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  • May 19, 2022

    Parkside Design Options Coming to IEC

    Seven months ago, Valdemar and Fatima Avila were killed while in their car at Parkside Drive and Spring Road; an intersection which is a short walk from my (soon to be former) home and one Helen and I pass by often to walk our dog Mozzie. Parkside Drive is a significant safety hazard with three fatalities and eleven people seriously injured since 2008 per the City of Toronto’s Vision Zero Mapping Tool. Since the Parkside Drive Safety Measures motion was passed at City Council in November 2021 despite resident objections over adding Green P parking, the speed limit has been reduced to 40 km/h and a speed camera has been implemented. Now, an interim report for the High Park Movement Strategy (Motion IE30.16) is headed to the Infrastructure and Environment Committee on Wednesday, May 25 which includes several design options for Parkside Drive.
    Speed Camera Installed on Parkside Drive (via Michelle Dow in Safe Parkside Facebook group)

    May 16, 2022

    Adapting Maslow's Hierarchy to Bikes

    Over the past decade, I have seen how Toronto’s cycling advocacy has evolved. While advocating for painted bike lanes may have been fine back in 2012 – one year before Toronto’s first separated bike lanes officially opened on Sherbourne Street – it certainly is not the case today where the constant threats of parking in bike lanes prompted the need for physical protection. However, advocating for safe streets goes far beyond adding physical protection. To reflect on this exercise, I took a crack at adapting Maslow’s Hierarchy of Needs to cycling infrastructure.

    May 04, 2022

    May 2022 Cycling Consultation Catchup

    As if January and February were not busy enough for cycling related public consultations, the City of Toronto has announced at least five more for May with the possibility of another two. A record for this city, perhaps? ?? These include the Martin Grove Bikeway, Bloor Street Upgrades, Huntingwood Drive Upgrades, Mid Humber Gap, and Gerrard East Complete Street. Let’s see what the consultation materials have to offer and suggest some improvements.
    Rendering of Martin Grove multi-use path (via City of Toronto)

    April 27, 2022

    Toronto Loop (and a Protected Intersection)

    On Sunday, April 24, Albert, Mark, Arthur, and I from the Toronto Community Bikeways Coalition joined urban planner Al Rezoski for a ride covering the Toronto Loop. This recreational loop is 81 kilometres long which consists of the Martin Goodman Trail, Humber River Trail, Finch Hydro Corridor, and the Don River trail system. The loop is one of Mayor John Tory’s long term initiatives which has the potential to encourage cycle tourism in the city. Before starting by Queen’s Park, Al showed us a map of the loop and highlighted the following seven gaps which we planned to stop at for discussion. Some of these gaps will be addressed with the latest bike plan.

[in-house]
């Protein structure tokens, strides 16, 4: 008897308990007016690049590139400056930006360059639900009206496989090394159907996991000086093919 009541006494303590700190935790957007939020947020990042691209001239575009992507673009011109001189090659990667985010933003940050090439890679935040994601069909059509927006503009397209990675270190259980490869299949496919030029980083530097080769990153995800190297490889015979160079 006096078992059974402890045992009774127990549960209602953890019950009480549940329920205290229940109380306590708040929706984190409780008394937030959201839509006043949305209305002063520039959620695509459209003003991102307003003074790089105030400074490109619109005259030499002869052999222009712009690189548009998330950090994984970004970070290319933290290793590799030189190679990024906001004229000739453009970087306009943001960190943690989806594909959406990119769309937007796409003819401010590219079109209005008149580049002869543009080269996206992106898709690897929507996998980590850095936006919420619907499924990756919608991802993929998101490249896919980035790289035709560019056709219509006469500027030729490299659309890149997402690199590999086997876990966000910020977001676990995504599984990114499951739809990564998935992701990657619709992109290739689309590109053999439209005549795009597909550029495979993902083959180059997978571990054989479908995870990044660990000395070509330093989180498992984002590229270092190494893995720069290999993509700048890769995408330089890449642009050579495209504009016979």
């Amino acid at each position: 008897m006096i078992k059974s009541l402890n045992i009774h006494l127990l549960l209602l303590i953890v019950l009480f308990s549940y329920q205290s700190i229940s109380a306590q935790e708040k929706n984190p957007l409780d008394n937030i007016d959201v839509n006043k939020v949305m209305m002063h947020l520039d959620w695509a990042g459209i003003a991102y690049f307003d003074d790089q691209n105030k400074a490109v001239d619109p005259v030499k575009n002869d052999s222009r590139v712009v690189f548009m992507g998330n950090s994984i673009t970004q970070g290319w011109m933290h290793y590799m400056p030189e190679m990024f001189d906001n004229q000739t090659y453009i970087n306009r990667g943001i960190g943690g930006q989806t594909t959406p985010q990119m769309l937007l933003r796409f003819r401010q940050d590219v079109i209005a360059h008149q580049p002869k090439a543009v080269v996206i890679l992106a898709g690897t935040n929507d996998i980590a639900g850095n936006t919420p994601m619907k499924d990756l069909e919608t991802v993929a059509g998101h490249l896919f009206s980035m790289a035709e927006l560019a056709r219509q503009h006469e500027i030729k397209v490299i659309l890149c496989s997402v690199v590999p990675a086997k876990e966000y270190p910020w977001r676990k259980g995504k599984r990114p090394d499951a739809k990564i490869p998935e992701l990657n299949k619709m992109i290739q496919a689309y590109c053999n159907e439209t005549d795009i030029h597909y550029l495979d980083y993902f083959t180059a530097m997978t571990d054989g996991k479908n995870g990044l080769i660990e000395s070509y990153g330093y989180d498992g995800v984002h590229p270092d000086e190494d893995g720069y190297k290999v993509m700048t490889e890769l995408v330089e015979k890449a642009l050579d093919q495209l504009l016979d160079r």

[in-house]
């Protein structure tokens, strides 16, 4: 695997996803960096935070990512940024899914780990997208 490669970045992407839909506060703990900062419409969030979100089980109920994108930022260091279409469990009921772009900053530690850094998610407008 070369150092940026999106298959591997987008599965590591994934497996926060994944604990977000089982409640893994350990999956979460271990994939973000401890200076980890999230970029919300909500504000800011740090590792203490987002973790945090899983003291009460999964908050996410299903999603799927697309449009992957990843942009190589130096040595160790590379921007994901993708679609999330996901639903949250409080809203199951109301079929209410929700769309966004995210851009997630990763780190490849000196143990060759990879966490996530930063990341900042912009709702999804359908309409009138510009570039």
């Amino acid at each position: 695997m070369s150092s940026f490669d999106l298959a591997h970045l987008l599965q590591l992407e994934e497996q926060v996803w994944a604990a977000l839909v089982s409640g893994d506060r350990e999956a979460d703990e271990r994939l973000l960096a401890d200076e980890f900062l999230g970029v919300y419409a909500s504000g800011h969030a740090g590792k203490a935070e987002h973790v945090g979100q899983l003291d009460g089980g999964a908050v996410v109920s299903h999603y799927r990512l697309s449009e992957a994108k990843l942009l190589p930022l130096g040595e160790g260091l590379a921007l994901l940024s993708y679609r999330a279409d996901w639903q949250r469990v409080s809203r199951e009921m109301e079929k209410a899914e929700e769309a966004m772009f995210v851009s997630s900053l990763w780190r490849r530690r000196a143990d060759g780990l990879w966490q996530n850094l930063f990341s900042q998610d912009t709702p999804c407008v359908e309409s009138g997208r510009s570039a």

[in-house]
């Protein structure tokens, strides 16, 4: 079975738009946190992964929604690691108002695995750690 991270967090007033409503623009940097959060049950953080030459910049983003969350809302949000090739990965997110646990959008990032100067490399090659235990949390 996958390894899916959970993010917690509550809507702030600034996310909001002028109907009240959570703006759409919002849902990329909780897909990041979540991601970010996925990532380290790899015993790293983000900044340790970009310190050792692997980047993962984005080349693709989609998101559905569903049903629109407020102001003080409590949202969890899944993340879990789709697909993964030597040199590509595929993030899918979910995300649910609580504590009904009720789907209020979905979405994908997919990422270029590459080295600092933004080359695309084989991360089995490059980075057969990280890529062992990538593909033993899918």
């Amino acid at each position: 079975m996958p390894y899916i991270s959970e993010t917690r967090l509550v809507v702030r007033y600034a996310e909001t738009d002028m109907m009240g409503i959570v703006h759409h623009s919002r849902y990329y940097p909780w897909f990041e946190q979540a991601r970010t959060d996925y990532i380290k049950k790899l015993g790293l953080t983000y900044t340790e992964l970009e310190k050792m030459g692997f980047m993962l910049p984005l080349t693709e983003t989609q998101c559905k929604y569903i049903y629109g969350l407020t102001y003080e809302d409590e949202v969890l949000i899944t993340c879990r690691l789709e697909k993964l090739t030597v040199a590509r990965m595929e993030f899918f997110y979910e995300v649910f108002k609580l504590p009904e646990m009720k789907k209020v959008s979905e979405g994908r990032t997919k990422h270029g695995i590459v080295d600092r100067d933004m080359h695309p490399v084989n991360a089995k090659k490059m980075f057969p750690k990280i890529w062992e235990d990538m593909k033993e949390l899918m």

• Stephen Drive (north of The Queensway)
    • Weston Road (between St. Phillips Road and Cardell Avenue)
    • Finch Hydro Corridor (between Weston Road and Norfinch Drive)
    • G Ross Lord Park (near Finch Avenue and Dufferin Street)
    • Yonge Street (at Hendon and Bishop Avenues)
    • Betty Sutherland Trail (between Duncan Mill and York Mills Roads)
    • West Don River Trail (near Eglinton Avenue and Leslie Street)

    Toronto Loop highlighted in orange with the seven gaps circled

    April 20, 2022

    Expanding the Micromobility Discussion

    Last month, I got a BlueRev X8 e-scooter which convinced me on how e-scooters can be a great last mile solution and made getting to work a lot easier. However, Toronto upheld its ban on this micromobility solution back in May 2021. I would like to take a deeper dive into this topic and make the case for why Toronto should legalize the use of personally owned e-scooters. For this post, I would like to acknowledge Jamie Stuckless – owner of Stuckless Consulting and former Share The Road Executive Director – for contributing to this discussion.

    March 26, 2022

    A Different Kind of Two Wheels

    This past week was my first week back to the office under a hybrid model since the COVID-19 pandemic began. However, my employer moved their head office from Dufferin and Lawrence – which was bikeable for me – to Vaughan which definitely is not. The new office is a 20 minute walk from Vaughan Metropolitan Centre station and the TTC prohibits bikes on the subway during rush hour (for good reason given how packed it was on Thursday evening). To address this mobility gap, I did something on Tuesday evening which can make some fellow bike riding people cringe.

    March 23, 2022

    Mississauga Momentum for Bloor Bike Lanes

    Earlier in March, I reported on the fight Mississauga advocates had on their hands regarding getting bike lanes installed on their part of Bloor; most notably the ridiculous complaints over charter rights. There has been a renewed sense of momentum since then with Mississauga’s third community meeting on Wednesday, March 9 and Sunday’s Ride for Bike Lanes on Bloor. Let’s recap these recent developments, as well as introduce the group Mississauga Cycling Now.